It therefore all boils down to the question of what a firm with all this potential is worth? Is it worth $7 million? There is not the slightest doubt in my mind that this is very low. The manufacturing/distributor/retailer relationships that are being put into place constitute a pipeline to the consuming public. This pipeline has a throughput capacity of more than the $100 Million+ characterized as the most advanced phase presented in the FAQ. The difference between Winning Brands and some other companies with this potential is that private companies are not accessible to investors who desire liquidity and public companies are generally either more advanced or merely shells. Thus, we are in that special zone of being “ripe” for something really good to happen that takes us up several orders of magnitude. The shareholders who will be the owners of the company at that time will own a very attractive money machine because it has been built from the outset to be resilient and sensible. As previously mentioned, that is the time for the firm to begin buying back shares from the market with the result that the diminishing number of remaining shareholders will own an increasing percentage of a highly profitable company. When a well designed profitable company with a good business model has money coming in systematically, there is no limit to the ways in which shareholders can be made to benefit. It has already been demonstrated through the behaviour of this firm that its management, and I in particular, are both driven to achieve this endpoint for the benefit of shareholders.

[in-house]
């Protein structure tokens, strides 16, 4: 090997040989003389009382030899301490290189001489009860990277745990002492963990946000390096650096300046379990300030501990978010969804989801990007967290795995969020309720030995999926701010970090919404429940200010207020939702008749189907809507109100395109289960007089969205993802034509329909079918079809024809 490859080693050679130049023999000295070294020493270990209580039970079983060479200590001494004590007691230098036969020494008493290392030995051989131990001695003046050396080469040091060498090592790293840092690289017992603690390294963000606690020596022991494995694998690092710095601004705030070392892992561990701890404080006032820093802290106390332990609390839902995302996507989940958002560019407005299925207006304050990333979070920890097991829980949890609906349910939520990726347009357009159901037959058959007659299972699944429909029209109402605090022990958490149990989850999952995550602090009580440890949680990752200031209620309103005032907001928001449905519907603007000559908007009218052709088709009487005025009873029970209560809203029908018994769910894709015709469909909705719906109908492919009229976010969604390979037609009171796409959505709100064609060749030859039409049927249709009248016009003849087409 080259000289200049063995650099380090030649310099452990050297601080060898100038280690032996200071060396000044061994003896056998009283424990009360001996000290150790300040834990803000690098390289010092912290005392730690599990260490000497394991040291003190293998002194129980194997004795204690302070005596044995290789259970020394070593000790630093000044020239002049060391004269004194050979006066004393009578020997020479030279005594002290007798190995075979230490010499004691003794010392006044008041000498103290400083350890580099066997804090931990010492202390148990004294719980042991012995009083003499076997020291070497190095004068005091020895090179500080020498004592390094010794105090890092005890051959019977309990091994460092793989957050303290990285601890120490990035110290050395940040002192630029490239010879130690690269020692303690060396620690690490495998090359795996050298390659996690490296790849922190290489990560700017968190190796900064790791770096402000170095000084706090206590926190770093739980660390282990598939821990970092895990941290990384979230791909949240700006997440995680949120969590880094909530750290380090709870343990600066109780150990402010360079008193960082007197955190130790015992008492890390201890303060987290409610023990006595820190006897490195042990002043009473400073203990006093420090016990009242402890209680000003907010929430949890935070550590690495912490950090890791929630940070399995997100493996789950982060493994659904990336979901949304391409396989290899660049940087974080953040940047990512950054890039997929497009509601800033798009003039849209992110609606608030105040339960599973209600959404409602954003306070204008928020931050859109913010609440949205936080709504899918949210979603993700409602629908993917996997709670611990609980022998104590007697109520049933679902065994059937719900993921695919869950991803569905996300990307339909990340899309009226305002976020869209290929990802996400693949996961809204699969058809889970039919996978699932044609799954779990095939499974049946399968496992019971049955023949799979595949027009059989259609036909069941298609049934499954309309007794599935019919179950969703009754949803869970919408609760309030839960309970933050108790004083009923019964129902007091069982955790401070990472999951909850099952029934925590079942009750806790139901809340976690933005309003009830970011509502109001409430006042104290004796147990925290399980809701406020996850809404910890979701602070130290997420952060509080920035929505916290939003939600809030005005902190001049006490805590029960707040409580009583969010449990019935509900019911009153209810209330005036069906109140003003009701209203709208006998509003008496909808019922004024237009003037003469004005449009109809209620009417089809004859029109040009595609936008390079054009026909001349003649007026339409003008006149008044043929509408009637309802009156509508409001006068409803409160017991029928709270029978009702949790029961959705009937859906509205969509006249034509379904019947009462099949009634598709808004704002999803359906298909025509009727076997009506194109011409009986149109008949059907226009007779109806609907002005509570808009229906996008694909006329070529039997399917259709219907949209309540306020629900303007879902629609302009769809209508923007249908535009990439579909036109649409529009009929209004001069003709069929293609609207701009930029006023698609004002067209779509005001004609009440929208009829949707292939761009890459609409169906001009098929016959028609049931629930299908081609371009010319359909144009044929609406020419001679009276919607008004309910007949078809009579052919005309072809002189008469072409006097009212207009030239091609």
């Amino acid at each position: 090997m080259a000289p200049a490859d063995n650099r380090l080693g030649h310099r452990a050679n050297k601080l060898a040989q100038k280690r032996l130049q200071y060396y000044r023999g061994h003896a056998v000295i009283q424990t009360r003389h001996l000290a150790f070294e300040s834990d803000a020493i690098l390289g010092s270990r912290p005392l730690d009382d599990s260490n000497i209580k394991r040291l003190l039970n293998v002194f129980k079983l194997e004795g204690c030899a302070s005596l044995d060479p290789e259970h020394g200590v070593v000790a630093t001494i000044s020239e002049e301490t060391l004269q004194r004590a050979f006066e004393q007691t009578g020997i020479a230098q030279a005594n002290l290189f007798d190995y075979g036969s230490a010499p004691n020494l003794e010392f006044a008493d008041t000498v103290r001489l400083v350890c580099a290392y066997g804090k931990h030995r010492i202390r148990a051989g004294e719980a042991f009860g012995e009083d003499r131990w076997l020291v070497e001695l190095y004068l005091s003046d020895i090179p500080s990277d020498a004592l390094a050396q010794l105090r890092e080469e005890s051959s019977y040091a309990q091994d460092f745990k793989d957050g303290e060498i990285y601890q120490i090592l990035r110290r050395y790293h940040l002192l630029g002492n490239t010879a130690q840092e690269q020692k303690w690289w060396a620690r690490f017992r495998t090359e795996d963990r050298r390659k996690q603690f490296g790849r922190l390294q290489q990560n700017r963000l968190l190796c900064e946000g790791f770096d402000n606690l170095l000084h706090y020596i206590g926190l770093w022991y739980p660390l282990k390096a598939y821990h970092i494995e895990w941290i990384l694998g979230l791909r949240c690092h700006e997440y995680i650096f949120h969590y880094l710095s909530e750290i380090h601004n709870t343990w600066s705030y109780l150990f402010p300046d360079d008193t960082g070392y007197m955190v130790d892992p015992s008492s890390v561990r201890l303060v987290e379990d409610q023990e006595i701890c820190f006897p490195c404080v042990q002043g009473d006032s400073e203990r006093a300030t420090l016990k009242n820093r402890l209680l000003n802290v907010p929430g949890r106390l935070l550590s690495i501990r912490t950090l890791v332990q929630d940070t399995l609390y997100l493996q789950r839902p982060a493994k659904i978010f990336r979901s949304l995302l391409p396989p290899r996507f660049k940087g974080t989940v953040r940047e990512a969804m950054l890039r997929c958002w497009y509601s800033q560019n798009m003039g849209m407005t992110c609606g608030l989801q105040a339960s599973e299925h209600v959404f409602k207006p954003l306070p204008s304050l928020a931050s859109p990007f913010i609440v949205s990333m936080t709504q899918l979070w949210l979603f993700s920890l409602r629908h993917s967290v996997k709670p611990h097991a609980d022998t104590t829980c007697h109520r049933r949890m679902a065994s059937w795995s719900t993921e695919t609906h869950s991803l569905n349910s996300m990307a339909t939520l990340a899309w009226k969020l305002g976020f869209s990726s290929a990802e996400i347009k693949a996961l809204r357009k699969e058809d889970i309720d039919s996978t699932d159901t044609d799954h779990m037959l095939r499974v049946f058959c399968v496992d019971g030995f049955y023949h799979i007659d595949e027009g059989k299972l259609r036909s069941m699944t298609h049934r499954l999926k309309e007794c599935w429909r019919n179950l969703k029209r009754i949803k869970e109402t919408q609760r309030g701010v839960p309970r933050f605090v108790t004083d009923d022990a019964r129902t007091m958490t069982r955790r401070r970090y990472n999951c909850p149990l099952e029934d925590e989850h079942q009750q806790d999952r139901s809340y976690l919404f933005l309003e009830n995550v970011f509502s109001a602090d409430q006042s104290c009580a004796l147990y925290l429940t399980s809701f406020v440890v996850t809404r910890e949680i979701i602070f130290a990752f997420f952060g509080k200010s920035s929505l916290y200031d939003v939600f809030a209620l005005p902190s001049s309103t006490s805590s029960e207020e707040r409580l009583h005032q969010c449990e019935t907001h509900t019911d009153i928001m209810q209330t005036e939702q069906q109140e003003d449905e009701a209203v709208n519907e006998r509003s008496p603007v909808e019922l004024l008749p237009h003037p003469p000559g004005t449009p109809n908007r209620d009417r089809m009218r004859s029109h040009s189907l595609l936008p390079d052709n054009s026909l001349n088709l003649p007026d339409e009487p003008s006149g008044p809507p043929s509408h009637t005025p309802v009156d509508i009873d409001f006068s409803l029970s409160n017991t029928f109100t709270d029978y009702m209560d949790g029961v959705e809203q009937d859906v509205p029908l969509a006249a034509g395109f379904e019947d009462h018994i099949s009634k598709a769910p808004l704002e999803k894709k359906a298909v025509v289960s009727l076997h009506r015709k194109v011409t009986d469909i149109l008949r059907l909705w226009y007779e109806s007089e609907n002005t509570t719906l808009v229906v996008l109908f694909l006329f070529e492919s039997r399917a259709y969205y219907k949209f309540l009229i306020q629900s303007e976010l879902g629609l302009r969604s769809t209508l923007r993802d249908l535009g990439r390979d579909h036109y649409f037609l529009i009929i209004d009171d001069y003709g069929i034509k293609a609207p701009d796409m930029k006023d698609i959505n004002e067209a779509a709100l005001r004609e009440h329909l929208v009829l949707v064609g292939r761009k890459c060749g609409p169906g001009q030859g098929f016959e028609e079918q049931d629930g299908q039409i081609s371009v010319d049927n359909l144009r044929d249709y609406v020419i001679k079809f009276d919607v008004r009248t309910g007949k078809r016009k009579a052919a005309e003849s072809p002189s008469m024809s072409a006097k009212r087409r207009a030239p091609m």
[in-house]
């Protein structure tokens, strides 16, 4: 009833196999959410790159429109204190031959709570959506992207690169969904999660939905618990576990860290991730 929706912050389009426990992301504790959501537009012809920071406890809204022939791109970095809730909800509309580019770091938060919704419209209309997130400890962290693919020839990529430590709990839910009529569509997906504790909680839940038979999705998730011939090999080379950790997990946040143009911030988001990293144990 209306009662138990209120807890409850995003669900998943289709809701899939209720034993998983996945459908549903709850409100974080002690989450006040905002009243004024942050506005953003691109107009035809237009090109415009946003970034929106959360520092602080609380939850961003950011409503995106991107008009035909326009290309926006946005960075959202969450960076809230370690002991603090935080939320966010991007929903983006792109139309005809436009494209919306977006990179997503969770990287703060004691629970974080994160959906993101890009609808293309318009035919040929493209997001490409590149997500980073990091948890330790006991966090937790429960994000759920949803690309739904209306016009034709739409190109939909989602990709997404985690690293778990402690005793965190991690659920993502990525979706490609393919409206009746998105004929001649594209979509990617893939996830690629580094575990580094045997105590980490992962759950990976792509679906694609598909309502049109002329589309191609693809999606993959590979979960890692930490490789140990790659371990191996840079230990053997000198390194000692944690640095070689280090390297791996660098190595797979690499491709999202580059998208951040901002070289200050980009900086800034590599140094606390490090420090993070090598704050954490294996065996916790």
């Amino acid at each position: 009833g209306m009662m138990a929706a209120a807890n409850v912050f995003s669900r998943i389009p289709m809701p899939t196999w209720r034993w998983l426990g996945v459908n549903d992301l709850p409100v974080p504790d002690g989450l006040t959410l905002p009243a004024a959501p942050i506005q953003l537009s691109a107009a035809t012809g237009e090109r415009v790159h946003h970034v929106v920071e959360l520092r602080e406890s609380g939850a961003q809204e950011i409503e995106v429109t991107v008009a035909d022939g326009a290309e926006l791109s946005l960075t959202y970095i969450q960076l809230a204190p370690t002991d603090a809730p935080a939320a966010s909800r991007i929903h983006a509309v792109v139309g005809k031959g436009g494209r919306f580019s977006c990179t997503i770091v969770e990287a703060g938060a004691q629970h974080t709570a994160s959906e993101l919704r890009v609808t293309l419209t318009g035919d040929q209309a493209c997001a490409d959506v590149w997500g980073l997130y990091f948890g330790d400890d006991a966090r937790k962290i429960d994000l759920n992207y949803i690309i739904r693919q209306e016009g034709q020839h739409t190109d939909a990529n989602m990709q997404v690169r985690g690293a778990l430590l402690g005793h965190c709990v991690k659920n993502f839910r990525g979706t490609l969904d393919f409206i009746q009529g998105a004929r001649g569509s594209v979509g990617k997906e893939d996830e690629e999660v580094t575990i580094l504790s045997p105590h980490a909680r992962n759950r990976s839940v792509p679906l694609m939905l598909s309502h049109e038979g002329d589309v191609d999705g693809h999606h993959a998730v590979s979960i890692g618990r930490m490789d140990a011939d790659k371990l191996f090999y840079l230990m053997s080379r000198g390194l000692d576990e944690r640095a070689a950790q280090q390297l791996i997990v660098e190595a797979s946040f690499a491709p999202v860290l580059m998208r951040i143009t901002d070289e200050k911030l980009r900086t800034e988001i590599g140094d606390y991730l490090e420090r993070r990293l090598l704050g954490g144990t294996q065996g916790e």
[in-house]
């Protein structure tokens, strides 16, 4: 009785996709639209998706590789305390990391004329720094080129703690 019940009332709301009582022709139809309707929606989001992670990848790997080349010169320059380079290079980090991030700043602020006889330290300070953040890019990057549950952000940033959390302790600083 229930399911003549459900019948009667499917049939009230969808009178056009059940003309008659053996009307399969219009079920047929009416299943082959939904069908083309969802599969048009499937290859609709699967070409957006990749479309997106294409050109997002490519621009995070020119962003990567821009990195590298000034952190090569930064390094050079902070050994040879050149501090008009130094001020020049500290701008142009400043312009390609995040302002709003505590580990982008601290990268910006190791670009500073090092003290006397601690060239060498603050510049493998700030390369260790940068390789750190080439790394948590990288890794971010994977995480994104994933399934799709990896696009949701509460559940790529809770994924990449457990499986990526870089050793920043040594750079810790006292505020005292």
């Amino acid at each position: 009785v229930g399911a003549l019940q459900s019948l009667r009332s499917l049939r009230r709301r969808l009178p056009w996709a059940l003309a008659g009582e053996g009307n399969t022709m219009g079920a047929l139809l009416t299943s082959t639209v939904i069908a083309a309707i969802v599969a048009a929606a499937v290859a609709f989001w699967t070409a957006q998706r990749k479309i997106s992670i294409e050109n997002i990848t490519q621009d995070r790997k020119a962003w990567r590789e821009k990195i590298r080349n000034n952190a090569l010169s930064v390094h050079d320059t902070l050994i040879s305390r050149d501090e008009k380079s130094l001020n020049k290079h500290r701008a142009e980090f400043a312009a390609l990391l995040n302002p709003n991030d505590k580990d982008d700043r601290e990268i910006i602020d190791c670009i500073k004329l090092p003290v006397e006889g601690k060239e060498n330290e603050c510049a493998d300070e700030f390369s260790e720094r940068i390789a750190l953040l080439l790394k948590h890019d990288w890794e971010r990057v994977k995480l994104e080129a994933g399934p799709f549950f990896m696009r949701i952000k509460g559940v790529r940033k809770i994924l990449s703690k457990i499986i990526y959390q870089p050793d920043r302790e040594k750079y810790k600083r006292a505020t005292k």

Ultimately, I refuse to “sell” this firm as an investment while it is still at this early stage. This is completely at odds to the conventional routine of CEO being cheerleader on a “dog and pony show” as it is referred to in the investment industry or hiring stock promoters to engineer massive buying campaigns. As a result, Winning Brands is rare amongst its junior public company peers by not being over promoted. There is a vast array of potential investors and share purchasers who will in due course join the company when its success is more apparent and when such investor awareness building programs can be implemented. Because of our prudence now, we will have enormous leverage then.
It is exactly this timing gap that creates the opportunity for the rest of us at this stage to still acquire an interest in the firm at the current low valuation.
Eric Lehner, CEO